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Old 07-15-11, 02:11 AM   #56
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it's been a few months and time for an update.

I've been fighting most of this time with keeping the connection between the arduino and the computer going for long periods. I'd get 4 or 5 days and then the usb/serial connection wouldn't connect and it would stop logging. I tried multiple ways to handle the data transfer, arduino push, computer pull, different programs on the computer side doing the catching/pushing, nothing would give me a rock solid connection where I can set it and forget it.

I was also starting to get annoyed that my pc is running 24/7 never going to sleep because it needs to get data every second or minute depending on the method I was trying. Hitting google revealed that very few people trust the serial connection to just work. Standard practice appears to be treat the arduino as a stand alone computer not just a data collector and add either wireless or an ethernet connection to it.

So I have ordered up an ethernet shield that is basically plug and play(minor coding required) as well as a screw shield which is basically a protoboard with a bunch of screw terminals on it. My original plan was to design a circuit and etch it then add a bunch of screw terminals and the other components so I figured the $16 it cost was entirely worth the savings in time. The total cost was $61 $70 shipped with most of that being for the ethernet shield. Not sure why they are so pricey but it was consistently between $40 and $50 for the different versions from different sites.

When they arrive I'll spend some time getting the ethernet connection working. I think I'll dump directly to on online site and skip going to my own machine. It may take a bit more work but longterm that is the goal anyways.
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Old 07-15-11, 09:05 AM   #57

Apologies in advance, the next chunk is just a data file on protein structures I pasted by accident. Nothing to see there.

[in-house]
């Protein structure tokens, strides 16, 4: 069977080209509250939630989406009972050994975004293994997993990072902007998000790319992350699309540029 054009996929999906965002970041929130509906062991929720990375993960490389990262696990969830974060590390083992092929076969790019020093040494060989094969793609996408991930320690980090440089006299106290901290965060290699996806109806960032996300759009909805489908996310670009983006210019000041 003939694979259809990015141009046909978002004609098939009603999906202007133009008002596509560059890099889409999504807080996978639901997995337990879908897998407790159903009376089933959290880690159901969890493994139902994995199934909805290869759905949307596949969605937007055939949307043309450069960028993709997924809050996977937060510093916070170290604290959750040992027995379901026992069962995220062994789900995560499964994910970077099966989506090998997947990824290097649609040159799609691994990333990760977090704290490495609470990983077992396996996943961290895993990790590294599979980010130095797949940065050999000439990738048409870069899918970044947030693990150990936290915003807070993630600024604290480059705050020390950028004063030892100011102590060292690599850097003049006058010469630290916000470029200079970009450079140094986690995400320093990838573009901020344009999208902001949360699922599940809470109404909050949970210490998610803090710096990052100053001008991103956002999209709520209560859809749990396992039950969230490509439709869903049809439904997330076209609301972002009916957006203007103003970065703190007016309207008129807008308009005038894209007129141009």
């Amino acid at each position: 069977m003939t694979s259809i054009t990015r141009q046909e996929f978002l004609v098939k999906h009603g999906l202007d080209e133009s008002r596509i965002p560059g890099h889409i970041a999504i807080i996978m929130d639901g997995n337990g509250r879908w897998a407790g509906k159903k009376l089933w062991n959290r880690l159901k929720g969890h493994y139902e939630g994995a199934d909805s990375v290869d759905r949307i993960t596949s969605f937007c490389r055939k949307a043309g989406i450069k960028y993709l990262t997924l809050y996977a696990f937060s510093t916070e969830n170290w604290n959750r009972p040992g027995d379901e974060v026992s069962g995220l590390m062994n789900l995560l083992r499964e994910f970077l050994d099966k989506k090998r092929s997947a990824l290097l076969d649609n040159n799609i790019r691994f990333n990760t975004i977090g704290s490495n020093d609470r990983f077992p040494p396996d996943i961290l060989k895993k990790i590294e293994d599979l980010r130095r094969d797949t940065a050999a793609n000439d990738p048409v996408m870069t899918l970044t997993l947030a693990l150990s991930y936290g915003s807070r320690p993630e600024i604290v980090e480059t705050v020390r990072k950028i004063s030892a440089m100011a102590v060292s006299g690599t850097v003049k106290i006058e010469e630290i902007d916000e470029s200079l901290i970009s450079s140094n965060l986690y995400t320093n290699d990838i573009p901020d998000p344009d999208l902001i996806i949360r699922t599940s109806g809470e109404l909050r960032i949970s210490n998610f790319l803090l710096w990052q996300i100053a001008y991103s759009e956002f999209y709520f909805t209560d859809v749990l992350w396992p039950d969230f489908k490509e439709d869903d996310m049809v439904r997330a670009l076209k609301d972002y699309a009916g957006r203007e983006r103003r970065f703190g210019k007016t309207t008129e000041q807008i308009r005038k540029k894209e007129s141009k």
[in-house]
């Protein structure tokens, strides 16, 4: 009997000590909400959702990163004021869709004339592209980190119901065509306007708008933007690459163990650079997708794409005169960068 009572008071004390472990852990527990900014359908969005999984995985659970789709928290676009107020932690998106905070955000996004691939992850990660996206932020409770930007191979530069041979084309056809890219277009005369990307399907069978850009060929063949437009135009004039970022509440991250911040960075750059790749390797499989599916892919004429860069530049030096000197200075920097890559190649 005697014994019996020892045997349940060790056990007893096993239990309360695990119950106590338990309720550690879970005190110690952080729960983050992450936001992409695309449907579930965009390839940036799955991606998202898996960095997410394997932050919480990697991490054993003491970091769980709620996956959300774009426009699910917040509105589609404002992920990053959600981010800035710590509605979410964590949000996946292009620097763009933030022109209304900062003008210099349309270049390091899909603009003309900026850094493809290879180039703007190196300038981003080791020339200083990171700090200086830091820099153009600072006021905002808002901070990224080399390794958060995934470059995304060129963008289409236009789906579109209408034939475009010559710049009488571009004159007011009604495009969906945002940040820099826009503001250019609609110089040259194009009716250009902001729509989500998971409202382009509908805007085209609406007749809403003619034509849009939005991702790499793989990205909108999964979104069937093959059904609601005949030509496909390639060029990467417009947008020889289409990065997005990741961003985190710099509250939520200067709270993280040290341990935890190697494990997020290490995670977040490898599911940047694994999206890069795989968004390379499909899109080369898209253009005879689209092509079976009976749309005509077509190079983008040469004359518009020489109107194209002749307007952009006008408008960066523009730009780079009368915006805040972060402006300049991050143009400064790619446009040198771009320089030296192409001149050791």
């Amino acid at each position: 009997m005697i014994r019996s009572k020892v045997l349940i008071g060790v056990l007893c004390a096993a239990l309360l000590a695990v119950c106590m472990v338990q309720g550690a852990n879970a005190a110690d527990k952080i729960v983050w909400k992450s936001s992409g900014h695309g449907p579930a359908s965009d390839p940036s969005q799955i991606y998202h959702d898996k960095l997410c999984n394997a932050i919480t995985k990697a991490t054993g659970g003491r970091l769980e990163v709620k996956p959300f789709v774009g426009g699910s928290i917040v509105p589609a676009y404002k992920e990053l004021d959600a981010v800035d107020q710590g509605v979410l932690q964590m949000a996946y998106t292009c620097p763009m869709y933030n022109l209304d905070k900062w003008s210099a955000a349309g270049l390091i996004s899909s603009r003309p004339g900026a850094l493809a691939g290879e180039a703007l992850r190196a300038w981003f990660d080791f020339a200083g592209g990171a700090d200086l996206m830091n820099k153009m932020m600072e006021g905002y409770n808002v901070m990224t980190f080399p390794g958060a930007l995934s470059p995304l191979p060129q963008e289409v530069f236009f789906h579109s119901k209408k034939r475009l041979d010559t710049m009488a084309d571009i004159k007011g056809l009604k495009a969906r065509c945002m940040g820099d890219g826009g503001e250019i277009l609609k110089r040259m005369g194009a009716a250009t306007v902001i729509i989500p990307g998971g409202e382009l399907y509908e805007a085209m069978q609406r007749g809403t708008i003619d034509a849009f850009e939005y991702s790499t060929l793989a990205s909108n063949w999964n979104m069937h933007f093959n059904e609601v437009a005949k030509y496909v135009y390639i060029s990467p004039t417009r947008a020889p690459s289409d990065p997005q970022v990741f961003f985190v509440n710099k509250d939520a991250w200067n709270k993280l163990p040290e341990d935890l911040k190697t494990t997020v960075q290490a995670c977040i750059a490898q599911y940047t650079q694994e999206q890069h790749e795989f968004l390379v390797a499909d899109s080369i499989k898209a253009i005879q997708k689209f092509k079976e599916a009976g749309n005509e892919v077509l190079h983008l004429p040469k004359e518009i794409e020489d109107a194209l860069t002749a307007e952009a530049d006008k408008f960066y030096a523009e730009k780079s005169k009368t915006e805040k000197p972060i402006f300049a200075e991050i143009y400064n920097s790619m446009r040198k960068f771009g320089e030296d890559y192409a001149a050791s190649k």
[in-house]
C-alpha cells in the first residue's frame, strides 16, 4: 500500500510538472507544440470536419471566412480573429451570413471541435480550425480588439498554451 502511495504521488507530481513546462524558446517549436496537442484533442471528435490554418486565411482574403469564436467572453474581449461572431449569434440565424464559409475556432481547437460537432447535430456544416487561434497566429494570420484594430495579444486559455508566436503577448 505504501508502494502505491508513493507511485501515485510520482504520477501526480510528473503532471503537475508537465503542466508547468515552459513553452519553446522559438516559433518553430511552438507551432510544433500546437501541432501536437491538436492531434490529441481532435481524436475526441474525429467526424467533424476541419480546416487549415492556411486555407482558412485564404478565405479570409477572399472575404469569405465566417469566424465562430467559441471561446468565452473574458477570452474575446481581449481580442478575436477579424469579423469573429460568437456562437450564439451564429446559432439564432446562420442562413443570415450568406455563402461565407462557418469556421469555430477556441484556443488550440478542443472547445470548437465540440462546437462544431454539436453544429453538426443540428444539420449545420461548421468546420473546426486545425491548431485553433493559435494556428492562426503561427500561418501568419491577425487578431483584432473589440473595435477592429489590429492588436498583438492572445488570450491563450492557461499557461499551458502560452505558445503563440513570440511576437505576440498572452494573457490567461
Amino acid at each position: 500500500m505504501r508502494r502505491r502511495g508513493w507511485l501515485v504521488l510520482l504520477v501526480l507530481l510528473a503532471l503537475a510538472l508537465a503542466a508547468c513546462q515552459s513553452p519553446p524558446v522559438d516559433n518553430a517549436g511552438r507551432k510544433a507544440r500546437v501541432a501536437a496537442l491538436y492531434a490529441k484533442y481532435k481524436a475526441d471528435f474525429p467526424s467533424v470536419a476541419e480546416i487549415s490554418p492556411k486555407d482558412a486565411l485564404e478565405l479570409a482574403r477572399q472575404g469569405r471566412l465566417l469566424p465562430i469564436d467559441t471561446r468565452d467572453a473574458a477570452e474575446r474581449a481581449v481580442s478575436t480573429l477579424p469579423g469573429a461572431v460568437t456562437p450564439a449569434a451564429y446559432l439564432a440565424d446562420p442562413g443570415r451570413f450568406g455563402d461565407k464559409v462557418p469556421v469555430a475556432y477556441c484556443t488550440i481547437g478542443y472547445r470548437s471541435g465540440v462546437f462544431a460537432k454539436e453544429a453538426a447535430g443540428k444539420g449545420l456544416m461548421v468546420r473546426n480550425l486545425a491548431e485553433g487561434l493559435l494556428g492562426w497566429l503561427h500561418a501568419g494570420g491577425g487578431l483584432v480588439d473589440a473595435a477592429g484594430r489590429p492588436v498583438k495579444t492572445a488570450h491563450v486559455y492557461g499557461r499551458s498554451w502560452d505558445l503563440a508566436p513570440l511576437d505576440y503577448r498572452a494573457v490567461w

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Quote:
Originally Posted by strider3700 View Post
I've been fighting most of this time with keeping the connection between the arduino and the computer going for long periods.
Strider,

Sorry you're having trouble with your data logging. I hope your Ethernet shield does the trick.

In the meantime, that little Arduino datalogging board I mentioned in this post is logging merrily away.

True, I don't have the large, branching array of sensors you have (which may be a source of your problems)... I'm just using one temp sensor for now.

This board is an Arduino with data logging stuff on board. For instance, it has a 16GB SD card on board and it just keeps logging data to that device, with a date & time stamp for each reading cycle (it has an onboard RTC). I did a calculation a while back as to how much data the 16GB card would hold, and with one sensor (it has one 1-wire temp sensor on board, and a 3-pin header for a string of sensors on the same 1-wire line). Anyway, I calculated that it would log about 225 years of data for one device, and half that for two devices, etc. Travis said he tested it out to 70 devices. So with 12 devices, it would log over 18 years.

So, it has a serial port just like your board, and you could pull data just like you are now. Or you could do a periodic data dump. Either way, it still keeps writing data to the SD card, with time stamp for each cycle. So if your computer goes down, or your serial connection fails, you're still logging data.

Right now, I have a tiny cell phone power supply that is powering it. I should put a fat cap across the power supply to keep it going in the event of temporary power lapses.